Applying motivational framework in medical education: A self-determination theory perspectives

Fraide A. GANOTICE JR, Karen M. K. CHAN, Siu Ling CHAN, Sarah So Ching CHAN, Kelvin Kai Hin FAN, May P. S. LAM, Rebecca Ka Wai LIU, Gloria H. Y. WONG, Grace Wai Yee YUEN, Jacqueline K. YUEN, Siu Sze YEUNG, Ma Jenina N. NALIPAY, Francis Hang Sang TSOI, George L. TIPOE

Research output: Contribution to journalArticlespeer-review

5 Citations (Scopus)

Abstract

Background: The application of self-determination theory in explaining student achievement has been well-established in various contexts. However, its application to medical education, particularly in interprofessional education (IPE) remains underexplored. Understanding how students’ motivation plays a role in students’ engagement and achievement is essential to optimize efforts to improve learning and instruction.
Objective: This two-stage study aims to contextualize the SDT framework to IPE through the adaptation of the Basic Psychological Need Satisfaction to IPE (Study 1) and to demonstrate how SDT can be applied in IPE by examining a model of SDT constructs (Study 2) in predicting outcomes (behavioral engagement, team effectiveness, collective dedication, goal achievement).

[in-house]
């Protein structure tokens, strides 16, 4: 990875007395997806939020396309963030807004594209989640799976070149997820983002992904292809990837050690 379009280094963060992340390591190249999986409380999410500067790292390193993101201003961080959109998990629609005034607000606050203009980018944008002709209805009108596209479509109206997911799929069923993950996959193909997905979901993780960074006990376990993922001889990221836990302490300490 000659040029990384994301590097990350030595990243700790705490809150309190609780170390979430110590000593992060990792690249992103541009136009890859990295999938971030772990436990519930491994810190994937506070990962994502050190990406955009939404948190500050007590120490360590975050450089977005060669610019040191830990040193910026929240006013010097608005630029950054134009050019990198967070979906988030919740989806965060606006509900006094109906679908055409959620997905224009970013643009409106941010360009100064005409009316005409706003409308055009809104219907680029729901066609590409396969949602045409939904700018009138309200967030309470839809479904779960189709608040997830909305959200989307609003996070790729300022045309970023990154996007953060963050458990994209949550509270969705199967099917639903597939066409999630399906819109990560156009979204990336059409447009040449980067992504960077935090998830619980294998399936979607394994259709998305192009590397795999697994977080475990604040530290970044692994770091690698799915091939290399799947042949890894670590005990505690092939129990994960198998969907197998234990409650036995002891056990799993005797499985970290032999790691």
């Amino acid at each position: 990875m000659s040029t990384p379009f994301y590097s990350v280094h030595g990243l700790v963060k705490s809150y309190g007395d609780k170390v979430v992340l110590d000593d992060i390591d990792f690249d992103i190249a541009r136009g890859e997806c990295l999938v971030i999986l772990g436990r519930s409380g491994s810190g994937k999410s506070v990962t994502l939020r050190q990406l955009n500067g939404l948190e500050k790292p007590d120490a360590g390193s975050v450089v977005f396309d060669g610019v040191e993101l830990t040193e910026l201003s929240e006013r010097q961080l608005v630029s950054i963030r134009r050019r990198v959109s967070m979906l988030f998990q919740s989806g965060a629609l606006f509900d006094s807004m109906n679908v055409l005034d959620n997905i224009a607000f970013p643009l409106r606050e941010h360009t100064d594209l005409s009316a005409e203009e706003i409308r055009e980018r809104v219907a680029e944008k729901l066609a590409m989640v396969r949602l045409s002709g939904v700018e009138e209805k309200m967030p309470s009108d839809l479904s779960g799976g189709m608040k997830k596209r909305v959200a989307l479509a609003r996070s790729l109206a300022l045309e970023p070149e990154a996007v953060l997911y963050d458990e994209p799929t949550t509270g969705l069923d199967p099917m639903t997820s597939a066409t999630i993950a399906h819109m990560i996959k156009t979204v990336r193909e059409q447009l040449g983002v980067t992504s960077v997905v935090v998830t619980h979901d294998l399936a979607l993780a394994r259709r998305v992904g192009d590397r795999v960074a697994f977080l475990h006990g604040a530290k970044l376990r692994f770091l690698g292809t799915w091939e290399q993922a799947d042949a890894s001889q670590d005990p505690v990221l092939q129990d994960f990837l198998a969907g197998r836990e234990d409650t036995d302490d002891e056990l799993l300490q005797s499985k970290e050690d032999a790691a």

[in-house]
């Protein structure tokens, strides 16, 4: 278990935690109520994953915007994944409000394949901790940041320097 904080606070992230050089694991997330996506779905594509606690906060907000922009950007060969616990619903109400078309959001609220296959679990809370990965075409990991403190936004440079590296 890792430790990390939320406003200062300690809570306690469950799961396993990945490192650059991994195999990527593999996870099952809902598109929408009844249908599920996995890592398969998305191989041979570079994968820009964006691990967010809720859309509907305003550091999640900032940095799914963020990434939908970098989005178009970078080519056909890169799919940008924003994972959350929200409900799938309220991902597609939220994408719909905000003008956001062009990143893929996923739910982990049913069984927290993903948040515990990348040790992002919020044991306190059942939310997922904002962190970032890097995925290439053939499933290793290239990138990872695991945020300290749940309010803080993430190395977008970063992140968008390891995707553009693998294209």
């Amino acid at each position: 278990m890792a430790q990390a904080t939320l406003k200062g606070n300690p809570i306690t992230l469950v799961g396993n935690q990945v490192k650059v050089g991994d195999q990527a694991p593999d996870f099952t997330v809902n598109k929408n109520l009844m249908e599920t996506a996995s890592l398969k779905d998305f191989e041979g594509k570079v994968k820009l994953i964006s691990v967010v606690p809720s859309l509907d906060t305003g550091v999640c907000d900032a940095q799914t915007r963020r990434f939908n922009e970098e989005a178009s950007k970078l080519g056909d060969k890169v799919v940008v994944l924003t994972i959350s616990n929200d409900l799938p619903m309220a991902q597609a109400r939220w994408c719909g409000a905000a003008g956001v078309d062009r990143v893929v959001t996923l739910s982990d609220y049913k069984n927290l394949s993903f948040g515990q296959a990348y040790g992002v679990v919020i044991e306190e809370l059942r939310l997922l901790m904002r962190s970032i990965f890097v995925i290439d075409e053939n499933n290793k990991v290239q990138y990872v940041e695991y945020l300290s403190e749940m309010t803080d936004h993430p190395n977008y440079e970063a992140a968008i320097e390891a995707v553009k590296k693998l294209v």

Design: In Study 1 (n=996), we adapted and validated BPNS-IPE using confirmatory factor analysis and multiple linear regression using data from 996 IPE students (Chinese Medicine, Medicine, Nursing, and Pharmacy). In Study 2 (n=271), we implemented an IPE program where we integrated SDT approaches and examined the relationship of SDT constructs with IPE outcomes using multiple linear regression.
Results: Our data supported the three-factor structure (autonomy, competence, and relatedness) of BPNS-IPE, meeting the required model fit. Autonomy predicted team effectiveness (F=51.290, p<.05, R²=.580); competence predicted behavioral engagement (F=55.181, p<.05, R²=.598); while relatedness predicted significantly four IPE outcomes: behavioral engagement (F=55.181, p<.01, R²=.598), team effectiveness (F=51.290, p<.01, R²=.580), collective dedication (F=49.858, p<.01, R²=.573), goal achievement (F=68.713, p<.01, R²=.649).
Conclusions: The SDT motivational framework can be adapted and applied in the IPE context to understand and enhance student motivation in medical education. Potential studies with the use of the scale are provided to guide researchers. Copyright © 2023 The Author(s).
Original languageEnglish
Article number2178873
JournalMedical Education Online
Volume28
Issue number1
Early online date22 Feb 2023
DOIs
Publication statusPublished - 2023

Citation

Ganotice Jr, F. A., Chan, K. M. K., Chan, S. L., Chan, S. S. C., Fan, K. K. H., Lam, M P. S., . . . Tipoe, G. L. (2023). Applying motivational framework in medical education: A self-determination theory perspectives. Medical Education Online, 28(1). Retrieved from https://doi.org/10.1080/10872981.2023.2178873

Keywords

  • Self-determination theory
  • Interprofessional education
  • Scale application
  • Construct validity
  • Medical education

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